Excerpt from Seattletimes.com
Cuban leader Fidel Castro vowed to build a biotech juggernaut in the Caribbean, advancing the idea in the early 1980s with six researchers in a tiny Havana lab.
Forty years later, the communist island nation could beon the cusp of a singular breakthrough: Becoming the world’s smallest country to develop not just one, but multiple coronavirus vaccines.
Five vaccine candidates are in development, two in late-stage trials with the goal of a broader rollout by May. Should they prove successful, the vaccines would be an against-the-odds feat of medical prowess – as well as a public relations coup – for an isolatedcountry of 11 million that was added back to the U.S. list of state sponsors of terrorism in the final days of the Trump administration.
Cuban officials say they’re developing cheap and easy-to-store serums. They are able to last at room temperature for weeks, and in long-term storage as high as 46.4 degrees, potentially making them a viable option for low-income, tropical countries that have been pushed aside by bigger, wealthier nations in the international scrum for coronavirus vaccines.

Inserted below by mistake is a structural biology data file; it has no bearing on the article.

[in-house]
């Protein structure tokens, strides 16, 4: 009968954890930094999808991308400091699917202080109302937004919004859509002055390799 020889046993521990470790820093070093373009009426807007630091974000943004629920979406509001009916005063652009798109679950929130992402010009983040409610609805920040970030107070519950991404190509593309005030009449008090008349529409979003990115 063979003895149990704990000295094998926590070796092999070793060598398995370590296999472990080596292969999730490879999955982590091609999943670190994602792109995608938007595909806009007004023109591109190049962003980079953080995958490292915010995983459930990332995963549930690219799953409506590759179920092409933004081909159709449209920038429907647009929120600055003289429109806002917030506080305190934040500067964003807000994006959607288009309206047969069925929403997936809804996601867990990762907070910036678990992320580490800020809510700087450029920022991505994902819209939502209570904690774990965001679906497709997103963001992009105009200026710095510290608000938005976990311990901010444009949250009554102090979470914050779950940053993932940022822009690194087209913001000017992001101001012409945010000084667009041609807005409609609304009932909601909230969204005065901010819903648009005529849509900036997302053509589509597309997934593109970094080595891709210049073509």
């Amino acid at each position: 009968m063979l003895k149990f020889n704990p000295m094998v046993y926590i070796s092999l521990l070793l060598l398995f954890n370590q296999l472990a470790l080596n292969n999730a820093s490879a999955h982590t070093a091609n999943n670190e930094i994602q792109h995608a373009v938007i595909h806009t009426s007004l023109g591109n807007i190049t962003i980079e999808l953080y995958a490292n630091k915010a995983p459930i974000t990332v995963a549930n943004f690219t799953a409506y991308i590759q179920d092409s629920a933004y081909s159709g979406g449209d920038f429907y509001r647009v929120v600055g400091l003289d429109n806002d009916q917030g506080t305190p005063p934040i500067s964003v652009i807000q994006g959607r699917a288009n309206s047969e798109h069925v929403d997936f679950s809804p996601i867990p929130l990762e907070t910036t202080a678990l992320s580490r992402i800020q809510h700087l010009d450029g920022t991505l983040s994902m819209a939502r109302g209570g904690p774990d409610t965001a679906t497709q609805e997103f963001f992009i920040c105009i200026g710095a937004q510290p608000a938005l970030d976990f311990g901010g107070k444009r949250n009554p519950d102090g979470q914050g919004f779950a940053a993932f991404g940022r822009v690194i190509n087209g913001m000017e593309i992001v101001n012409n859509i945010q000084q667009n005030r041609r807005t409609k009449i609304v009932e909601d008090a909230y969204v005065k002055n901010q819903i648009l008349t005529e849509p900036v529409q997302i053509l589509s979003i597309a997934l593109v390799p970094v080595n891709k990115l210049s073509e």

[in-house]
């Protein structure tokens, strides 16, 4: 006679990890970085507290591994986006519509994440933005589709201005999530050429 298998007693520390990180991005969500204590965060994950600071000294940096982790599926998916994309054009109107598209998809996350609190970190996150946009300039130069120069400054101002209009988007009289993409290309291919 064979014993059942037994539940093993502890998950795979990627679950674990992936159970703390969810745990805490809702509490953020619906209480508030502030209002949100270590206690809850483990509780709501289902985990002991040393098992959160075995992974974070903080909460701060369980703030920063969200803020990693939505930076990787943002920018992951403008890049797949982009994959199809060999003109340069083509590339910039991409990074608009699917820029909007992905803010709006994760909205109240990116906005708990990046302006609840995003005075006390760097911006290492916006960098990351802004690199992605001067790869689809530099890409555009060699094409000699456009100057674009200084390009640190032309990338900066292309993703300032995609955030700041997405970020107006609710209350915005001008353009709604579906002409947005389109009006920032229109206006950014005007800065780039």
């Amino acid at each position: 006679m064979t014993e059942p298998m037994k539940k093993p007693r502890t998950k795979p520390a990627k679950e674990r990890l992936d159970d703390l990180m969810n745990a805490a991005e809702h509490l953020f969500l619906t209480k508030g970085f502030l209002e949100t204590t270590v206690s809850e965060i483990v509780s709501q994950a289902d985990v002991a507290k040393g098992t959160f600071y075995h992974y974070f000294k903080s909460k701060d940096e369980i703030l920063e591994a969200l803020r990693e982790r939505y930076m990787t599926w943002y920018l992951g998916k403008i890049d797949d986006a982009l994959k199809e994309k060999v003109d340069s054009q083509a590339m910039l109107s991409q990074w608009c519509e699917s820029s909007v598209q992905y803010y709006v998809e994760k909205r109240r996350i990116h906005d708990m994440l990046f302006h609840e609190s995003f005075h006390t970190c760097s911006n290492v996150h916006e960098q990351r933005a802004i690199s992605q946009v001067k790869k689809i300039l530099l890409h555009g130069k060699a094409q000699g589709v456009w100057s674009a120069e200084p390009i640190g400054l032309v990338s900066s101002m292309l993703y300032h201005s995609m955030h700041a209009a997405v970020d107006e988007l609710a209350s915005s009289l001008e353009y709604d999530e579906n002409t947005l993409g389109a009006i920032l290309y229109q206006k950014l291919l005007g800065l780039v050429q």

They could also make Cuba the pharmacist for nations lumped by Washington into the “Axis of Evil” and “Troika of Tyranny.” Iran and Venezuela have inked vaccine deals with Havana. Iran has agreed to host a Phase 3 trial of one of Cuba’s most promising candidates – Soberana 2 – as part of a technology transfer agreement that could see millions of doses manufactured in Iran.
“We have great confidence in Cuban medical science and biotechnology,” Venezuelan Foreign Minister Jorge Arreaza told The Washington Post this week. “It will not only be fundamental for Venezuela, but for the Americas. It will be the true solution for our people.”
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